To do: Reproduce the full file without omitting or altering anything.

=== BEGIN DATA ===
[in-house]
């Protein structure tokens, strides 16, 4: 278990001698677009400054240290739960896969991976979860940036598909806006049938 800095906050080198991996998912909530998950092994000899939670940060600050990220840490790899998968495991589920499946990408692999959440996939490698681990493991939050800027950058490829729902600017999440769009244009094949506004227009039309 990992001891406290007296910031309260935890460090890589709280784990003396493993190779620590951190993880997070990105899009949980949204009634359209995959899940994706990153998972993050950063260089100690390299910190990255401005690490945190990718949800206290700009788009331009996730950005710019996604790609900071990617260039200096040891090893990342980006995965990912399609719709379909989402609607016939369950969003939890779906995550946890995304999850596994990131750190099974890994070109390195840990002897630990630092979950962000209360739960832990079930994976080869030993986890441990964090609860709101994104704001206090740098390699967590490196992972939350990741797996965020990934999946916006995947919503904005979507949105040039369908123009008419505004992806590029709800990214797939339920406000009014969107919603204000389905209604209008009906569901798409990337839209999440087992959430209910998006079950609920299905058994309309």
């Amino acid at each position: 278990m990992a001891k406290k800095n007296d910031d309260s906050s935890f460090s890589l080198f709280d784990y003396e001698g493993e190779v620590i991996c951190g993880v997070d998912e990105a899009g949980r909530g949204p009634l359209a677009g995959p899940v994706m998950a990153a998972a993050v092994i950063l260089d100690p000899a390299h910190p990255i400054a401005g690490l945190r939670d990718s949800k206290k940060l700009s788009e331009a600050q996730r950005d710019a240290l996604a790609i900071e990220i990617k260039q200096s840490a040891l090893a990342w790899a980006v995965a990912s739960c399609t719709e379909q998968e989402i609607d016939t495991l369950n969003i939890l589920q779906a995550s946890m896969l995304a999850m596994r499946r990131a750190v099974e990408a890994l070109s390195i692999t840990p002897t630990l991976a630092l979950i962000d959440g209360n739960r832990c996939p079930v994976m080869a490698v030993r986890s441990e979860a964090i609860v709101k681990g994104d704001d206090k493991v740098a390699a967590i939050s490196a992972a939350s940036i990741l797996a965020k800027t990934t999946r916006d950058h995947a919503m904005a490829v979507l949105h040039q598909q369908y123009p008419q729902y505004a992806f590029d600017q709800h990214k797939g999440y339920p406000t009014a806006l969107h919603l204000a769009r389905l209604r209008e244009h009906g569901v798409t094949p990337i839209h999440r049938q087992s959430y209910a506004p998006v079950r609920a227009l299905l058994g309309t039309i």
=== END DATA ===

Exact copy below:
[in-house]
């Protein structure tokens, strides 16, 4: 278990001698677009400054240290739960896969991976979860940036598909806006049938 800095906050080198991996998912909530998950092994000899939670940060600050990220840490790899998968495991589920499946990408692999959440996939490698681990493991939050800027950058490829729902600017999440769009244009094949506004227009039309 990992001891406290007296910031309260935890460090890589709280784990003396493993190779620590951190993880997070990105899009949980949204009634359209995959899940994706990153998972993050950063260089100690390299910190990255401005690490945190990718949800206290700009788009331009996730950005710019996604790609900071990617260039200096040891090893990342980006995965990912399609719709379909989402609607016939369950969003939890779906995550946890995304999850596994990131750190099974890994070109390195840990002897630990630092979950962000209360739960832990079930994976080869030993986890441990964090609860709101994104704001206090740098390699967590490196992972939350990741797996965020990934999946916006995947919503904005979507949105040039369908123009008419505004992806590029709800990214797939339920406000009014969107919603204000389905209604209008009906569901798409990337839209999440087992959430209910998006079950609920299905058994309309």
């Amino acid at each position: 278990m990992a001891k406290k800095n007296d910031d309260s906050s935890f460090s890589l080198f709280d784990y003396e001698g493993e190779v620590i991996c951190g993880v997070d998912e990105a899009g949980r909530g949204p009634l359209a677009g995959p899940v994706m998950a990153a998972a993050v092994i950063l260089d100690p000899a390299h910190p990255i400054a401005g690490l945190r939670d990718s949800k206290k940060l700009s788009e331009a600050q996730r950005d710019a240290l996604a790609i900071e990220i990617k260039q200096s840490a040891l090893a990342w790899a980006v995965a990912s739960c399609t719709e379909q998968e989402i609607d016939t495991l369950n969003i939890l589920q779906a995550s946890m896969l995304a999850m596994r499946r990131a750190v099974e990408a890994l070109s390195i692999t840990p002897t630990l991976a630092l979950i962000d959440g209360n739960r832990c996939p079930v994976m080869a490698v030993r986890s441990e979860a964090i609860v709101k681990g994104d704001d206090k493991v740098a390699a967590i939050s490196a992972a939350s940036i990741l797996a965020k800027t990934t999946r916006d950058h995947a919503m904005a490829v979507l949105h040039q598909q369908y123009p008419q729902y505004a992806f590029d600017q709800h990214k797939g999440y339920p406000t009014a806006l969107h919603l204000a769009r389905l209604r209008e244009h009906g569901v798409t094949p990337i839209h999440r049938q087992s959430y209910a506004p998006v079950r609920a227009l299905l058994g309309t039309i």